When my menstruation returned at age twenty-three, I started thanking God every month that I had not gotten pregnant until, at age forty, I began trying to have a baby. At that point I abruptly switched to getting angry with God every month when my period came. While I believe that a woman should have sovereignty over her own body, I was overly controlling when it came to my reproductive system and my period. Why? Like my eating disorder, a controlling attitude toward my reproduction was a way to manage my fear-and I had many fears. feared my husbands, who would get angry or leave at times, and with whom I was not skilled at setting boundaries. I kept telling myself, "It's good enough, there is plenty of love in the house, just have the child," at I couldn't relax or fully commit to either relationship. I also dreaded that I would do to a child what had been done to me, and I couldn't tolerate the thought that I might hurt another. Another fear I had was fear of conflict. I deplored the constant, bitter fighting in my family, and Didn't have the confidence that either spouse and I could create a home free of emotional violence. Real as these hesitations were, however, they were not the true root of my ambivalence. I would not discover that until later, when all my attempts to improve myself, others, and my circumstances fell away.
The efforts to improve myself had begun early. I learned to read at three. I excelled in school. When these accomplishments didn't bring my parents toward me or make them into emotionally reliable people, I turned to food for comfort. Then I gained weight and felt people's disapproval, so I focused on making myself attractive, which resulted in my eating disorder. Next I tried moving faster than my inner pain by attending four colleges in four years. As a senior, I met my first husband and thought our relationship would keep me from feeling sadness. When it didn't, I sought another man. I really thought my second marriage would-and should-take away my grief. It didn't.
Having a child became my last hope. I would nurture the child so that our connection would be safe. reliable, and conscious at every level. This pining for a child caused both anticipation and anxiety as I continued to seek alternative fertility treatments.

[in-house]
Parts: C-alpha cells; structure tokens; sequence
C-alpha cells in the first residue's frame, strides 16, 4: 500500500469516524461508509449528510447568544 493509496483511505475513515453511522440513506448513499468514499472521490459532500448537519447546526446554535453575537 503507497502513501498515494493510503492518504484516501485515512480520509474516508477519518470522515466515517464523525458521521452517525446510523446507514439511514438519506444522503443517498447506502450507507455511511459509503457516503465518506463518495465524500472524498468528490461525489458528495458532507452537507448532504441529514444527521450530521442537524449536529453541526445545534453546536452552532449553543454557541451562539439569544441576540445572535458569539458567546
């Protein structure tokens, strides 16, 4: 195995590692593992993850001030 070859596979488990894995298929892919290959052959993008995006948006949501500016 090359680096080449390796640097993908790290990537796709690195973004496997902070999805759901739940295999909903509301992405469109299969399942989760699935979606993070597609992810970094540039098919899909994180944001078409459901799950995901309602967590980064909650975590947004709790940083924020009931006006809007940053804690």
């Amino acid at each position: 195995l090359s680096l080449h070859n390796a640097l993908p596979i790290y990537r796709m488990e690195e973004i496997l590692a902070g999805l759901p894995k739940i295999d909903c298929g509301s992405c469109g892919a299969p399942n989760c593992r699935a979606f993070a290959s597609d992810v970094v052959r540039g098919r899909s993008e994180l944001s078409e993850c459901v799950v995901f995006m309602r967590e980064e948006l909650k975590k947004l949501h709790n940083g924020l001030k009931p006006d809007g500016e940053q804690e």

After three years of trying and no births, the conception counselor referred me for an IVF (in vitro fertilization) attempt with my own eggs (8). At forty-three, it was hard to find a doctor who would work with me. I found one, but despite $10,000 worth of infertility drugs and all our best efforts, I did not produce any eggs to retrieve and the IVF was called off.
At that point, I decided my best option was to adopt an embryo. This is becoming more common, as women who seek fertility treatments have embryos left over after IVF cycles. I posted a profile on a Web site that matched donors with recipients. Only one person contacted me, but it seemed meant to be. We had a lot in common: she had grown up in one of the towns where I attended college. and we knew some of the same people. I used to jog by her house. Also there had been signs. I went to synagogue the day after meeting her and the Torah portion was about Moses seeking help from his tribe in order to fulfill his destiny. On my way home, I saw a stork for the first and only time on the bay near my house. Ten minutes after seeing the stork, I had the windows open to air out the first floor when a bird flew into the dining room. It was not a white dove, but still, it seemed like an annunciation.
I called the potential donor a few days later on my way to work, planning to tell her that it was a "yes" from my viewpoint: I wanted to take possession of the embryos. During that phone call, she told me she had decided to give them to somebody else.